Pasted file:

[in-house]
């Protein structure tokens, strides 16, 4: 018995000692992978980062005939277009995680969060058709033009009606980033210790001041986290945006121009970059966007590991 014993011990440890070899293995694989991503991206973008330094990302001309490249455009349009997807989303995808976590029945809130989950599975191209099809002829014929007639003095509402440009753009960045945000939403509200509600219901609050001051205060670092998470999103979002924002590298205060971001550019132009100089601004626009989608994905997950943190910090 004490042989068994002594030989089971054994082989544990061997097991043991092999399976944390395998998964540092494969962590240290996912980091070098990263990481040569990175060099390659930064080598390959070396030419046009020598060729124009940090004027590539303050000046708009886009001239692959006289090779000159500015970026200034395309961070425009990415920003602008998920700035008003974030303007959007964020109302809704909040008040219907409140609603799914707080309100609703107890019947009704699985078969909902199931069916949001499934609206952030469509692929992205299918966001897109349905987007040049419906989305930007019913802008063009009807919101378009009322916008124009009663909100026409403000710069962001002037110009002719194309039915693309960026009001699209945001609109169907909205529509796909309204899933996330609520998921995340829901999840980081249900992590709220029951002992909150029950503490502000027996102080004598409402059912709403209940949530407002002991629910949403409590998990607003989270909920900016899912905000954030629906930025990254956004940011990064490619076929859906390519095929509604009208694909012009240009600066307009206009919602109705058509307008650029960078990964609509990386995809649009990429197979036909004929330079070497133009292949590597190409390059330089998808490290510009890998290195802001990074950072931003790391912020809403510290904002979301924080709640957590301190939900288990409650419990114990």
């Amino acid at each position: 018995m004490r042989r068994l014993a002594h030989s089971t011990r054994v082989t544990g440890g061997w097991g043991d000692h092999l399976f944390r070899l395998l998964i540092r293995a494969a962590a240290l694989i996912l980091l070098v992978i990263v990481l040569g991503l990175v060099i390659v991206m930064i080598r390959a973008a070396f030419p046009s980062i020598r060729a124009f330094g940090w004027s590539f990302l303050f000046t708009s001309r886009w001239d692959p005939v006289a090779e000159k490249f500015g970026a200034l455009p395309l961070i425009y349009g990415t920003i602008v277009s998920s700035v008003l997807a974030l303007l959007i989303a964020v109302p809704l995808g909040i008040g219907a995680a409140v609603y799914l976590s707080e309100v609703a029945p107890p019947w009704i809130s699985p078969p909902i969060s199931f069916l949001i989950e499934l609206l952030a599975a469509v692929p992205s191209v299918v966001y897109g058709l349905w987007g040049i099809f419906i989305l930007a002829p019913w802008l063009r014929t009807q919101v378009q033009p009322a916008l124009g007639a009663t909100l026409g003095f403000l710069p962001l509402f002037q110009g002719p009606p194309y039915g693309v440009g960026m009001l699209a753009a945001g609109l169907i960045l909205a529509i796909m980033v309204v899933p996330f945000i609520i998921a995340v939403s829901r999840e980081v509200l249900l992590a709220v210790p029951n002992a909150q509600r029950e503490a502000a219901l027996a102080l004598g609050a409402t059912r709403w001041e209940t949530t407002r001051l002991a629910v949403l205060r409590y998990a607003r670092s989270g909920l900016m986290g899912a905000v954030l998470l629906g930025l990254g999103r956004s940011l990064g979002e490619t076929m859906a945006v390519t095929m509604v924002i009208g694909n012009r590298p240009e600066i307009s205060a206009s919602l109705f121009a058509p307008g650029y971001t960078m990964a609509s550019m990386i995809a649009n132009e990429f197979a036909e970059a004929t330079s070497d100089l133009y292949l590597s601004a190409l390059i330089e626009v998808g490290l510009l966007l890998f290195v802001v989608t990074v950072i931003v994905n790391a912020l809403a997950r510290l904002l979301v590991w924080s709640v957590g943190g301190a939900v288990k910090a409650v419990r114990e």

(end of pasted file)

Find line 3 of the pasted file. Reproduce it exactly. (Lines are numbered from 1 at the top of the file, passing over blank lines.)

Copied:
């Amino acid at each position: 018995m004490r042989r068994l014993a002594h030989s089971t011990r054994v082989t544990g440890g061997w097991g043991d000692h092999l399976f944390r070899l395998l998964i540092r293995a494969a962590a240290l694989i996912l980091l070098v992978i990263v990481l040569g991503l990175v060099i390659v991206m930064i080598r390959a973008a070396f030419p046009s980062i020598r060729a124009f330094g940090w004027s590539f990302l303050f000046t708009s001309r886009w001239d692959p005939v006289a090779e000159k490249f500015g970026a200034l455009p395309l961070i425009y349009g990415t920003i602008v277009s998920s700035v008003l997807a974030l303007l959007i989303a964020v109302p809704l995808g909040i008040g219907a995680a409140v609603y799914l976590s707080e309100v609703a029945p107890p019947w009704i809130s699985p078969p909902i969060s199931f069916l949001i989950e499934l609206l952030a599975a469509v692929p992205s191209v299918v966001y897109g058709l349905w987007g040049i099809f419906i989305l930007a002829p019913w802008l063009r014929t009807q919101v378009q033009p009322a916008l124009g007639a009663t909100l026409g003095f403000l710069p962001l509402f002037q110009g002719p009606p194309y039915g693309v440009g960026m009001l699209a753009a945001g609109l169907i960045l909205a529509i796909m980033v309204v899933p996330f945000i609520i998921a995340v939403s829901r999840e980081v509200l249900l992590a709220v210790p029951n002992a909150q509600r029950e503490a502000a219901l027996a102080l004598g609050a409402t059912r709403w001041e209940t949530t407002r001051l002991a629910v949403l205060r409590y998990a607003r670092s989270g909920l900016m986290g899912a905000v954030l998470l629906g930025l990254g999103r956004s940011l990064g979002e490619t076929m859906a945006v390519t095929m509604v924002i009208g694909n012009r590298p240009e600066i307009s205060a206009s919602l109705f121009a058509p307008g650029y971001t960078m990964a609509s550019m990386i995809a649009n132009e990429f197979a036909e970059a004929t330079s070497d100089l133009y292949l590597s601004a190409l390059i330089e626009v998808g490290l510009l966007l890998f290195v802001v989608t990074v950072i931003v994905n790391a912020l809403a997950r510290l904002l979301v590991w924080s709640v957590g943190g301190a939900v288990k910090a409650v419990r114990e």